Arriving at the start line, we found my parents who had driven down for the race and I also got to meet a few runners who I had been following for a while on Strava and Instagram. As it turned out there were going to be running around the same pace as me so I would probably see them at some point during the race. One last dash to the porta-poty with less than 10 mins to start and I downed a salt pill. Electrolyte levels had previously been an issue for me.

Standing on the start line it always seems like the last few mins before the gun goes off that time seems to stand still. That 10 mines took forever to come. I lined up near the front, but a few rows back.


The Gun Goes Off!


Off the start, I settled in to race pace fairly quickly. Checking the first few splits coming in 4:14, 4:09. I found myself getting a bit to obsessed with checking my watch and I decided that was enough of that.

There was a group of 4 or 5 of us that from the start seemed to naturally settle in at the same pace. Near the beginning I was a bit impatient and started to pass them, but told myself, not to. Settle down, there is a lot of race left.


I found in the beginning of the race my mouth was a bit dry, so I sipped on my bottle which I had in a waist belt and also grabbed some water at the first few stations. I was feeling strong, relaxed and confident.

The first 7k went by really fast and before I new it it was time for the first shot of maple syrup. It was around this time that I realized maybe things were not quite going to plan. I was still feeling thirsty, but water was sloshing in my stomach. For some reason my body was not processing the fluid as it should? It was not bothering me, and I kept on taking in fluids as I should.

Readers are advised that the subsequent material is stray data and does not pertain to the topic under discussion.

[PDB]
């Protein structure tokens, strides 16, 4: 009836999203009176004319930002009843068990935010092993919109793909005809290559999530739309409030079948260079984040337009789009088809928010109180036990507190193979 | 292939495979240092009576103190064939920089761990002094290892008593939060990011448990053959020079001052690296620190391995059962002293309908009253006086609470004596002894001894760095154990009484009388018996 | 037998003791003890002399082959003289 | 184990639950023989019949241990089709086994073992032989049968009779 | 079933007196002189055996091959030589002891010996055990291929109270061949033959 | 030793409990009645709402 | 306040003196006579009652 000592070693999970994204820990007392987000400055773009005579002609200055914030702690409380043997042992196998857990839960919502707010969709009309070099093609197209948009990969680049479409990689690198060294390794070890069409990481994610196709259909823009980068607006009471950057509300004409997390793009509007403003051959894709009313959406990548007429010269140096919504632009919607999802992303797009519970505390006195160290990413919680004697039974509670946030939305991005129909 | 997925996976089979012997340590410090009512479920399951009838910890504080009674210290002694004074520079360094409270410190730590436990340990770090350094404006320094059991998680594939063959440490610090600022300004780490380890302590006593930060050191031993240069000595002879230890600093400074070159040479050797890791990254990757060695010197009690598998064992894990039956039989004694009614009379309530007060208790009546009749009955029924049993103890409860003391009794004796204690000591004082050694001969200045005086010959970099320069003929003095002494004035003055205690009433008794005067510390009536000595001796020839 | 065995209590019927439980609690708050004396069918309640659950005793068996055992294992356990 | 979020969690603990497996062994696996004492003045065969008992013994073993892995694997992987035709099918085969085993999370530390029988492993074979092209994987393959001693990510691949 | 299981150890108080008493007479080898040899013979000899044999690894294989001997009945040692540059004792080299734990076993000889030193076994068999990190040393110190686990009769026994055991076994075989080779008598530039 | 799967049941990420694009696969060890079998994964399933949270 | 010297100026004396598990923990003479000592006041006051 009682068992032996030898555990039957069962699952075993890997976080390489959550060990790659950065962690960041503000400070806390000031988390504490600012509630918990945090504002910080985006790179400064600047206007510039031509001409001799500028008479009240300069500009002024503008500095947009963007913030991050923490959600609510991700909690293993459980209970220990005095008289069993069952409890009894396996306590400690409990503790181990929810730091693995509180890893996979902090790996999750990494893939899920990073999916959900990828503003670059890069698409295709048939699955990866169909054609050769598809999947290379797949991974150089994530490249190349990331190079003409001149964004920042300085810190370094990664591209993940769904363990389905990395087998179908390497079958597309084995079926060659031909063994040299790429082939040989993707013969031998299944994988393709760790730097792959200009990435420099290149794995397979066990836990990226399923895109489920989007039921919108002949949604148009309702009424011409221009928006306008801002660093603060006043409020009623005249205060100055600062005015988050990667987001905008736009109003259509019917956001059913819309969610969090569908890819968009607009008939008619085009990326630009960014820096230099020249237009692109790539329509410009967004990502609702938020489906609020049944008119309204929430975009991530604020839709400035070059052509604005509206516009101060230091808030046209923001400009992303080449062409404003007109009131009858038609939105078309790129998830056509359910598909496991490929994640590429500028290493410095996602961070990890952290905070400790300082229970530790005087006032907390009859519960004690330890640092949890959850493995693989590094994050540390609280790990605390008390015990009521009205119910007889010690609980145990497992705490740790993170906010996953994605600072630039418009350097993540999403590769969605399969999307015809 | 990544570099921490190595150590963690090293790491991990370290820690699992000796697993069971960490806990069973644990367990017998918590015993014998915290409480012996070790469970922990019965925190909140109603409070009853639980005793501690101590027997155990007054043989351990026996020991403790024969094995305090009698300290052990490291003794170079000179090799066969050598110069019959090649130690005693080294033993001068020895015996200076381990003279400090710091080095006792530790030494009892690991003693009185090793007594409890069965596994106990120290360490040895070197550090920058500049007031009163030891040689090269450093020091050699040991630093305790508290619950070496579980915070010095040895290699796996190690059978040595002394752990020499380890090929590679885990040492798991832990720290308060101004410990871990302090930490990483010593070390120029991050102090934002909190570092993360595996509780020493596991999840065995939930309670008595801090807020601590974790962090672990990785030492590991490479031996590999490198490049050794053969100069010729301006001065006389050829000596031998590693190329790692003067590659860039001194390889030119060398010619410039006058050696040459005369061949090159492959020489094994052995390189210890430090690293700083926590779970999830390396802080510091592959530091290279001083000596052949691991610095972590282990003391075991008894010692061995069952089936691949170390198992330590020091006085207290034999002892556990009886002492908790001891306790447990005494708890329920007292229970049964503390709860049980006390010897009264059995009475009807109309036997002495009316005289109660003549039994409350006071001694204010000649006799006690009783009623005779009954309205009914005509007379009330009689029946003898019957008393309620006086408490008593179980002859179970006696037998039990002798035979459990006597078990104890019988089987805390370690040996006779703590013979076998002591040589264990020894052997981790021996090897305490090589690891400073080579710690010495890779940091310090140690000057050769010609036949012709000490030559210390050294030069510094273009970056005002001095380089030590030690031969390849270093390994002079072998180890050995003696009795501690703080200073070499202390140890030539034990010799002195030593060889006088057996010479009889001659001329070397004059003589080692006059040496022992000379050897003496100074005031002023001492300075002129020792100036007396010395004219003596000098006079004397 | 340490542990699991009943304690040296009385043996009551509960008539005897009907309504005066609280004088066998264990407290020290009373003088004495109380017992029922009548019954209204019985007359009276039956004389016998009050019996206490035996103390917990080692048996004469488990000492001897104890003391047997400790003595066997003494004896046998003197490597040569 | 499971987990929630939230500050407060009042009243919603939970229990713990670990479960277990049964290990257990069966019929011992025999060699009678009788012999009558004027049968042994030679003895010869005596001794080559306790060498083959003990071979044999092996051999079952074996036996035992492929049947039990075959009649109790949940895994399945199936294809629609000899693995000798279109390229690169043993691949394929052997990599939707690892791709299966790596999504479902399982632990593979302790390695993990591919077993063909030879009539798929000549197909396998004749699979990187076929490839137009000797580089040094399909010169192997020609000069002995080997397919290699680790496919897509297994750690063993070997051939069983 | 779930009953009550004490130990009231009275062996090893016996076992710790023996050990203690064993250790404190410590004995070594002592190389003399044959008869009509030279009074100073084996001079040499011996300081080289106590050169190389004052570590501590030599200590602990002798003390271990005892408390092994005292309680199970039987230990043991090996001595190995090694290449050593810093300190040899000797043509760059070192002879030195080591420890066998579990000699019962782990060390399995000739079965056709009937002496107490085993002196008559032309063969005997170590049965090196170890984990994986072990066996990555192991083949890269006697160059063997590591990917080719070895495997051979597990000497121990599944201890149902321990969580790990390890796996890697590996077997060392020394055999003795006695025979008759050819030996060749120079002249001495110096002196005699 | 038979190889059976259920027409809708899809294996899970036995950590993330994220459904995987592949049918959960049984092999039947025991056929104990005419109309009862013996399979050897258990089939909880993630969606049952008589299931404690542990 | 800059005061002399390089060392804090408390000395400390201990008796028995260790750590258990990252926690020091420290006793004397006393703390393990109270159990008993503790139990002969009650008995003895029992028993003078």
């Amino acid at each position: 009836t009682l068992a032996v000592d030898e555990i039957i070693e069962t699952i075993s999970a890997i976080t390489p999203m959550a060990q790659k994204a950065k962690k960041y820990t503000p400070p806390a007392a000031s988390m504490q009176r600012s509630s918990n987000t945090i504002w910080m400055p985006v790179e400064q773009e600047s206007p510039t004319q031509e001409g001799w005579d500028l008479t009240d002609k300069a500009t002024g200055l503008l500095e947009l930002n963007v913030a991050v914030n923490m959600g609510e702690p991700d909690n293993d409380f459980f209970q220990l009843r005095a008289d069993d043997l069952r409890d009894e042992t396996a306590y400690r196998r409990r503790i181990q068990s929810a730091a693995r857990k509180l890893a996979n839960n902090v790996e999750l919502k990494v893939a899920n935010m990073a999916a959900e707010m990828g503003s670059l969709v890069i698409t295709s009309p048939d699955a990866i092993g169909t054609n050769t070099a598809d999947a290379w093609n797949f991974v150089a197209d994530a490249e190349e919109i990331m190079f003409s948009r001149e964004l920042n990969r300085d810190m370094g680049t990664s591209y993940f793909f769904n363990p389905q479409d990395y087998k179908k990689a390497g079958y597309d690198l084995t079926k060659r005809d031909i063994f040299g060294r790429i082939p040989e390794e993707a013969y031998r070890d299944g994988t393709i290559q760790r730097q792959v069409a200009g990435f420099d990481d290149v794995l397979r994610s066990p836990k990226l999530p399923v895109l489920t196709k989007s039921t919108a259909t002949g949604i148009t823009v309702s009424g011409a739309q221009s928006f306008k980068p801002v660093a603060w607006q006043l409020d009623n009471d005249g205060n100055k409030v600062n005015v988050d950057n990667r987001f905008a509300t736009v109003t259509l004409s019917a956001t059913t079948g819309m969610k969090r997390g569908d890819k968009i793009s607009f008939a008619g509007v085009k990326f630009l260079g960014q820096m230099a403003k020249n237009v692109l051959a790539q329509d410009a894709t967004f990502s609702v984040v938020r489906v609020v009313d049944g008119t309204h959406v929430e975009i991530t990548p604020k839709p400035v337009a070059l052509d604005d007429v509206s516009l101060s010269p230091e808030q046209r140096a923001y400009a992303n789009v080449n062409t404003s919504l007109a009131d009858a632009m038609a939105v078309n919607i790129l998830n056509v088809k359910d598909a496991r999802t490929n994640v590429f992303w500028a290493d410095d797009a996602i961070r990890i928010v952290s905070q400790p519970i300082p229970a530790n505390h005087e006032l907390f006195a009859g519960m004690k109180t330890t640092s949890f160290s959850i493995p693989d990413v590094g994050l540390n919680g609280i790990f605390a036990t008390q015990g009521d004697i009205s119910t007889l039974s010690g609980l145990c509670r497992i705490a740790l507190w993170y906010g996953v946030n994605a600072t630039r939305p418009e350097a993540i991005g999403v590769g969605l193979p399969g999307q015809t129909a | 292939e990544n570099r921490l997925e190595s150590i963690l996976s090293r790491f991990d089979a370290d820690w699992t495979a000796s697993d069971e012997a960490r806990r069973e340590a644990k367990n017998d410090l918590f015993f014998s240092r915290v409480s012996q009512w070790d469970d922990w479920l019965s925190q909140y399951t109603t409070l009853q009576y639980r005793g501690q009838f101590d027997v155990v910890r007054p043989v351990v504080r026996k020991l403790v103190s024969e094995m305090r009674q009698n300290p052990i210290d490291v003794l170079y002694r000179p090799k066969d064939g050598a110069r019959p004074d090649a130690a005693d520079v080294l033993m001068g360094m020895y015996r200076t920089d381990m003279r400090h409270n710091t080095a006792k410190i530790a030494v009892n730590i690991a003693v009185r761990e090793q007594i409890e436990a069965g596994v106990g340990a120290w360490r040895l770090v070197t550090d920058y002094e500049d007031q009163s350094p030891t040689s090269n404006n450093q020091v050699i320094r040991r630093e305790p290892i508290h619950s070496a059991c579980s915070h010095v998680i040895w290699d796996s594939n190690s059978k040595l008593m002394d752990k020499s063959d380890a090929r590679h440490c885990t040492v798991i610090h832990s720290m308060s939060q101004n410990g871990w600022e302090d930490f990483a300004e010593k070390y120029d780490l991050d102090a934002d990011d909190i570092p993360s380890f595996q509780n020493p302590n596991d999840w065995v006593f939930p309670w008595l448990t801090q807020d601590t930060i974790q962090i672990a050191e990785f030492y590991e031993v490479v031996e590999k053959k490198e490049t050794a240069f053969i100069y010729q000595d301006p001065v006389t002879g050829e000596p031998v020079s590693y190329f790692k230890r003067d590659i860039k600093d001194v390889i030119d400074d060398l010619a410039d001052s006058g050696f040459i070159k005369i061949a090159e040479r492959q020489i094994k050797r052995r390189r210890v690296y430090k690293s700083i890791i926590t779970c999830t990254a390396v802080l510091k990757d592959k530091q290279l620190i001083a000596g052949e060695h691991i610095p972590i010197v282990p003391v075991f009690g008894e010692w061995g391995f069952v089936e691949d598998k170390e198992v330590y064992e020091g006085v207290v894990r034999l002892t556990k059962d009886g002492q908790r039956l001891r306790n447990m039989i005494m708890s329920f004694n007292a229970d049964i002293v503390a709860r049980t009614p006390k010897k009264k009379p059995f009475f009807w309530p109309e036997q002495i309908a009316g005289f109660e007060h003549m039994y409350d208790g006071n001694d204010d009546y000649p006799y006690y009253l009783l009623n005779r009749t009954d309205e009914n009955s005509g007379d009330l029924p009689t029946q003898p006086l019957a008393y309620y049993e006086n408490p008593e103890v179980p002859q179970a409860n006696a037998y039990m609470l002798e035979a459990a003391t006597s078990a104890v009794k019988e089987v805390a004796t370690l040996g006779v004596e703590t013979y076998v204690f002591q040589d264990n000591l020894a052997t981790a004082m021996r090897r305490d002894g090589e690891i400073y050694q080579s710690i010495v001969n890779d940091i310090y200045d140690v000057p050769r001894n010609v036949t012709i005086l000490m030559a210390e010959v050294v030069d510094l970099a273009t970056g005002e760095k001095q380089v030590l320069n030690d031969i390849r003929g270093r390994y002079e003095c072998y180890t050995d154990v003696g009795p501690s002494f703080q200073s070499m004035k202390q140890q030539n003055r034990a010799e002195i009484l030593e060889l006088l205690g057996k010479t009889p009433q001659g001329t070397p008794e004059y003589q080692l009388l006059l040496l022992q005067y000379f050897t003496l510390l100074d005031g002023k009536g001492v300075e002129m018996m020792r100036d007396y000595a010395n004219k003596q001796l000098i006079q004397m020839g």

I also found the cups at the aid stations were smaller than I had anticipated. On the first lap of the course I was only grabbing 1 cup and probably not actually getting enough water.

Getting to the turnaround point near 12k I was still feeling great... for the most part. I was starting to feel like I was running a bit hot. Not in my core, but in my head. I had the volunteers dump some water on my head at the remainder of the aid stations. This seemed to help a bit.

Coming through the half, I found myself stuck in a pack of runners running a different distance, probably the 10k. Unfortunately, myself and 2 other marathoners ended up missing the point were the course splits and a ended up being funnelled into the finish area. I did not lose much time here, just a brief moment of panic and I spotted a way through the barricades. I came through the half in 1:29, on track for the sub 3 hr goal.

At this point in the race, I remember thinking to myself, you've got this your still feeling great and you should be able to pick it up in the home stretch. Just don't get too excited now, stick to the plan.

As we made our way over the bridge again, I found the bounce of the bridge starting to suck some of the life out of my legs. Still feeling good though.


It was around the 26k mark, all of the sudden I felt like I was working twice as had as I was seconds before. Not good. Ok Rick decision time. You can be tough and try to gut this out at your current pace and risk a huge blow up. No, lets adjust try to salvage a BQ I can still bring this in under 3:02. So I adjusted pace to roughly 4:25/km.

After 30k, things were continuing to spiral. I was still moving but slowing down substantially. This was a huge bonk.... again. I shifted into survival mode at this point. Up until 35k I was still holding on to the possibility of a BQ, but now the only goal left "Goal D" was just to bring this thing home to the finish. I was now walking through the aid stations, getting lots of water dumped on me, and drinking 2-3 cups of water. A later points getting a bit desperate I started grabbing a cup of Gatorade as well.